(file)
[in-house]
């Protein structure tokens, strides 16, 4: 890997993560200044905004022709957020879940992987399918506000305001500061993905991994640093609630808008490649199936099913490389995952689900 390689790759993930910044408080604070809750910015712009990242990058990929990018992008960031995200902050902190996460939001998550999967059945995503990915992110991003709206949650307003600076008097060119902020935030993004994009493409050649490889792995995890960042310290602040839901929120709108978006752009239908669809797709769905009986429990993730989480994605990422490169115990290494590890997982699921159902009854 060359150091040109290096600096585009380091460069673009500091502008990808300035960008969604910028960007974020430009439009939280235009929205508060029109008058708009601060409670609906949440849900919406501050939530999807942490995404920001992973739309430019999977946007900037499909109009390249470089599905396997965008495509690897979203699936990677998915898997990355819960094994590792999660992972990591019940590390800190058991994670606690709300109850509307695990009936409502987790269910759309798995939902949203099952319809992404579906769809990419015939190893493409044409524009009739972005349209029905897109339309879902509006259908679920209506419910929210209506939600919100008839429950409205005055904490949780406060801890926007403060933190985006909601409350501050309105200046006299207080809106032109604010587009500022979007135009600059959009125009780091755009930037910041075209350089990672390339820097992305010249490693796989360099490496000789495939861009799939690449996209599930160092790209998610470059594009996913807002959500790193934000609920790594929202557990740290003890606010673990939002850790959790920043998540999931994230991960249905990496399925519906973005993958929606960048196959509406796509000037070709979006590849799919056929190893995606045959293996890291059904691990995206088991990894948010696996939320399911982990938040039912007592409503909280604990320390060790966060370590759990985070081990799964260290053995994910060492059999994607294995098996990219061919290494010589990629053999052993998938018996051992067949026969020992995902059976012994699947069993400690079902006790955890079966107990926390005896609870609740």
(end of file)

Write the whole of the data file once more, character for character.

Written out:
[in-house]
């Protein structure tokens, strides 16, 4: 890997993560200044905004022709957020879940992987399918506000305001500061993905991994640093609630808008490649199936099913490389995952689900 390689790759993930910044408080604070809750910015712009990242990058990929990018992008960031995200902050902190996460939001998550999967059945995503990915992110991003709206949650307003600076008097060119902020935030993004994009493409050649490889792995995890960042310290602040839901929120709108978006752009239908669809797709769905009986429990993730989480994605990422490169115990290494590890997982699921159902009854 060359150091040109290096600096585009380091460069673009500091502008990808300035960008969604910028960007974020430009439009939280235009929205508060029109008058708009601060409670609906949440849900919406501050939530999807942490995404920001992973739309430019999977946007900037499909109009390249470089599905396997965008495509690897979203699936990677998915898997990355819960094994590792999660992972990591019940590390800190058991994670606690709300109850509307695990009936409502987790269910759309798995939902949203099952319809992404579906769809990419015939190893493409044409524009009739972005349209029905897109339309879902509006259908679920209506419910929210209506939600919100008839429950409205005055904490949780406060801890926007403060933190985006909601409350501050309105200046006299207080809106032109604010587009500022979007135009600059959009125009780091755009930037910041075209350089990672390339820097992305010249490693796989360099490496000789495939861009799939690449996209599930160092790209998610470059594009996913807002959500790193934000609920790594929202557990740290003890606010673990939002850790959790920043998540999931994230991960249905990496399925519906973005993958929606960048196959509406796509000037070709979006590849799919056929190893995606045959293996890291059904691990995206088991990894948010696996939320399911982990938040039912007592409503909280604990320390060790966060370590759990985070081990799964260290053995994910060492059999994607294995098996990219061919290494010589990629053999052993998938018996051992067949026969020992995902059976012994699947069993400690079902006790955890079966107990926390005896609870609740």